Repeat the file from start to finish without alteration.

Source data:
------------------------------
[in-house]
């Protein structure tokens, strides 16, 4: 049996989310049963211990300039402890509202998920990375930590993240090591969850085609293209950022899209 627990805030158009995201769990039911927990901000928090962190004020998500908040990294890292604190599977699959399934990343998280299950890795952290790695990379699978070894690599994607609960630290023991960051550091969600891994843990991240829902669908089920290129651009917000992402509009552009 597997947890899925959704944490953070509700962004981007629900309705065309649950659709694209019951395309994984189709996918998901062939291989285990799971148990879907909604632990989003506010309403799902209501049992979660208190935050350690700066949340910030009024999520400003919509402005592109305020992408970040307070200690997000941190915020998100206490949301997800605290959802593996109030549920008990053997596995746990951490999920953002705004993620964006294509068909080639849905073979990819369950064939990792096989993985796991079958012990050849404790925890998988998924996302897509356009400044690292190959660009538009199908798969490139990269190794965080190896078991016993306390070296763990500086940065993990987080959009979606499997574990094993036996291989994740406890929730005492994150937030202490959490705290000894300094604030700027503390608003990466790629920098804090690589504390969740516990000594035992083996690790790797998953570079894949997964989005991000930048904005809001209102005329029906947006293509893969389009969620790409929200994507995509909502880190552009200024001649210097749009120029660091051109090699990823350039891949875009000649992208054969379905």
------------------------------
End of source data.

[in-house]
């Protein structure tokens, strides 16, 4: 049996989310049963211990300039402890509202998920990375930590993240090591969850085609293209950022899209 627990805030158009995201769990039911927990901000928090962190004020998500908040990294890292604190599977699959399934990343998280299950890795952290790695990379699978070894690599994607609960630290023991960051550091969600891994843990991240829902669908089920290129651009917000992402509009552009 597997947890899925959704944490953070509700962004981007629900309705065309649950659709694209019951395309994984189709996918998901062939291989285990799971148990879907909604632990989003506010309403799902209501049992979660208190935050350690700066949340910030009024999520400003919509402005592109305020992408970040307070200690997000941190915020998100206490949301997800605290959802593996109030549920008990053997596995746990951490999920953002705004993620964006294509068909080639849905073979990819369950064939990792096989993985796991079958012990050849404790925890998988998924996302897509356009400044690292190959660009538009199908798969490139990269190794965080190896078991016993306390070296763990500086940065993990987080959009979606499997574990094993036996291989994740406890929730005492994150937030202490959490705290000894300094604030700027503390608003990466790629920098804090690589504390969740516990000594035992083996690790790797998953570079894949997964989005991000930048904005809001209102005329029906947006293509893969389009969620790409929200994507995509909502880190552009200024001649210097749009120029660091051109090699990823350039891949875009000649992208054969379905």